You have to heal the gut, and in order to do that, you need to know about any obstacles that are in the way so you can remove them (we have several) and begin the road to complete recovery. If you don’t, you may continue a downward progression until you find yourself with a host of other health issues, like additional autoimmune diseases (I have 4), or even worse, cancer. It’s the c-word that scares me most, after watching my beloved uncle pass away from non-Hodgkins Lymphoma in 2007…only 9 days after he was diagnosed with it.
Inflammation is part of the complex biological response of vascular tissues to harmful stimuli, such as pathogens, damaged cells, or irritants. Inflammation is a protective attempt by the organism to remove the injurious stimuli and to initiate the healing process. Without inflammation, wounds and infections would never heal. Similarly, progressive destruction of the tissue would compromise the survival of the organism. However, chronic inflammation can also lead to a host of diseases, such as hay fever, atherosclerosis, and rheumatoid arthritis. It is for that reason that inflammation is normally closely regulated by the body.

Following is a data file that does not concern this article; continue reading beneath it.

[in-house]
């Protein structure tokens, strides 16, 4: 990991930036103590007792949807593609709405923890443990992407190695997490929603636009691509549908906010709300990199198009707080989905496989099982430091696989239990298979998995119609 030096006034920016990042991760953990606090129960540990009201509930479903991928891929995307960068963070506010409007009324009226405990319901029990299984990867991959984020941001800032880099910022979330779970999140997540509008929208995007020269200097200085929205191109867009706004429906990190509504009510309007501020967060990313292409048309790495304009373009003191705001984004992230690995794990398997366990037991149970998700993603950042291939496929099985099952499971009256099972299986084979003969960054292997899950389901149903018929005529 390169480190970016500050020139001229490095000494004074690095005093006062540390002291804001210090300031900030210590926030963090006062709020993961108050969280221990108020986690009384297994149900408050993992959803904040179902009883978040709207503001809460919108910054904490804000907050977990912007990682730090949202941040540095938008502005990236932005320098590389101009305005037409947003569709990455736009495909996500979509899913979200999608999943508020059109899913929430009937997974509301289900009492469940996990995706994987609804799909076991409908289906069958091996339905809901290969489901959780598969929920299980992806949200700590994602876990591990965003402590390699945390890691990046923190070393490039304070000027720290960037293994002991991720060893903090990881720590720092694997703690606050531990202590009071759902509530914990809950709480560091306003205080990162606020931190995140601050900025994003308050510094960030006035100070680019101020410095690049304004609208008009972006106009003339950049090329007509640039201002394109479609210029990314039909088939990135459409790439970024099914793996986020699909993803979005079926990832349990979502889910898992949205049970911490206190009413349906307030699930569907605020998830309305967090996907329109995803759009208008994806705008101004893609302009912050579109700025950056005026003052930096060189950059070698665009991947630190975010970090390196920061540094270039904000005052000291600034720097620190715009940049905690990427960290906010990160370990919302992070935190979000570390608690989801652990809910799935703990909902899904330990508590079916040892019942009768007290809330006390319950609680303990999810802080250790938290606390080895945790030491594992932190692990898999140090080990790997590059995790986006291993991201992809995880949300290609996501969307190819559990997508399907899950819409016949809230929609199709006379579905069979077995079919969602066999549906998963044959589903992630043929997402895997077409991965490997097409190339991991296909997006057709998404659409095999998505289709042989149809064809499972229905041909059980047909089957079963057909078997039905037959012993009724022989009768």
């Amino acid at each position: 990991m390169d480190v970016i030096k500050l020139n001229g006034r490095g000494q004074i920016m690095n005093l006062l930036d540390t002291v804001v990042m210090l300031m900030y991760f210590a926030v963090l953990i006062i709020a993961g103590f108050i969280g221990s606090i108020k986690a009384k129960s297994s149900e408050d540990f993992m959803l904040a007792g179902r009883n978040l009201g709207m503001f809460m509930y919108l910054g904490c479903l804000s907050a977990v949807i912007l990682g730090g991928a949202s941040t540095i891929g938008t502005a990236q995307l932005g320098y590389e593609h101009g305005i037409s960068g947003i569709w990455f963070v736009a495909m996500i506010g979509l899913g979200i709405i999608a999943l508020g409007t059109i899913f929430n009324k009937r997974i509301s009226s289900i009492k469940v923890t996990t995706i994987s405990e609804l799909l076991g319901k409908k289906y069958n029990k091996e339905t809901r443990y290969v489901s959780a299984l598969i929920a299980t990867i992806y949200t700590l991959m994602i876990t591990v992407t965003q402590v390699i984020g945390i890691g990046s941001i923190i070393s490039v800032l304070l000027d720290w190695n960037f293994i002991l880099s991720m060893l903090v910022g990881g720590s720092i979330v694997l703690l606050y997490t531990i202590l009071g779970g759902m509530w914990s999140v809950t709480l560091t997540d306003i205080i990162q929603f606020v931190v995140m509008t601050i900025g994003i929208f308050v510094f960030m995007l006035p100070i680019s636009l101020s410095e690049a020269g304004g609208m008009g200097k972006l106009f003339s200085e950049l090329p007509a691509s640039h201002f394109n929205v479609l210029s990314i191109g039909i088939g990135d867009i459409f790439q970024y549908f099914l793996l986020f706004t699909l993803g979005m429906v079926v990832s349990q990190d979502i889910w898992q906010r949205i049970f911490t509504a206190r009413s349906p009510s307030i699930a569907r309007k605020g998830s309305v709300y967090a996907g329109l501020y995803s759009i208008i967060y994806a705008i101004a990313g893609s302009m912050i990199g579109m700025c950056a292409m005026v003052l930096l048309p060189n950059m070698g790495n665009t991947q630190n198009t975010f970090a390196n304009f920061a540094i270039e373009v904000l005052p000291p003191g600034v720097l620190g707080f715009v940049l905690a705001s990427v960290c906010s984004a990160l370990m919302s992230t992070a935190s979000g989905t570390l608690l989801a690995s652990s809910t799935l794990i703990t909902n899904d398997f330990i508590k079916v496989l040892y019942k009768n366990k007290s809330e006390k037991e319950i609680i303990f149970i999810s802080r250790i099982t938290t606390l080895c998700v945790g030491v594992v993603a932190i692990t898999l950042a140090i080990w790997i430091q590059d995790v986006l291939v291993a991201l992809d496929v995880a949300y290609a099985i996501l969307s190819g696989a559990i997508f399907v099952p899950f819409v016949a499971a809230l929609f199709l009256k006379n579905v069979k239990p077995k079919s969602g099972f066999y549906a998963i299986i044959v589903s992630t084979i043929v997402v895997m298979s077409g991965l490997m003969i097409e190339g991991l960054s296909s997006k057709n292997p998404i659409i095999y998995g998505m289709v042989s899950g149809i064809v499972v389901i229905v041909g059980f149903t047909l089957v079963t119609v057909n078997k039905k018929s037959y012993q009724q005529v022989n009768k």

As Dr. Vikki said, “Gluten imparts an inflammatory reaction and an immune response at the intestinal level in individuals who are gluten sensitive. The body’s reaction to this is stress, a response from our hormonal system” (a.k.a. our adrenal glands).
The following list of symptoms for adrenal fatigue is taken directly from information provided to me by HealthNOW Medical Center:
- Fatigue: One of the most common symptoms due to the lack of adrenaline.
- Immune System Weakness: bacterial, viral and fungal infections can easily occur, as well as poor wound healing.
- Low Blood Sugar: A person can experience symptoms of low blood sugar (light-headedness, fatigue, confusion, weakness, easily upset, headache and visual changes). This usually occurs one to two hours after a meal or it may occur after eating refined sugar products (candy, soda, etc.), or it may occur if a meal is delayed and a person is hungry.
- Sugar Cravings: A desire for sugar can occur throughout the day whenever the blood sugar drops. This is an attempt to balance the blood sugar artificially with the use of refined sugar.
- Weight Gain: Adrenal exhaustion can create excessive weight gain throughout the body and often increases fat deposits around the midsection.
- Thyroid Problems: Normal thyroid function is inhibited when the body is experiencing a chronic stress response associated with adrenal exhaustion.
- Depression, Mood Swings: Neurotransmittors such as serotonin are altered by the abnormal stress response that occurs with adrenal exhaustion, this can result in depression or altered moods.
- Hormone Imbalance: The adrenal gland produces the precursor hormones necessary to make testosterone, progesterone and estrogen. Weak adrenal function can result in severe PMS and menopause symptoms, as well as other hormone related difficulties (such as lack of sex drive).
- Sensitivity to Bright Light: The pupils remain dilated, which makes the eyes very sensitive to sunlight/bright lights.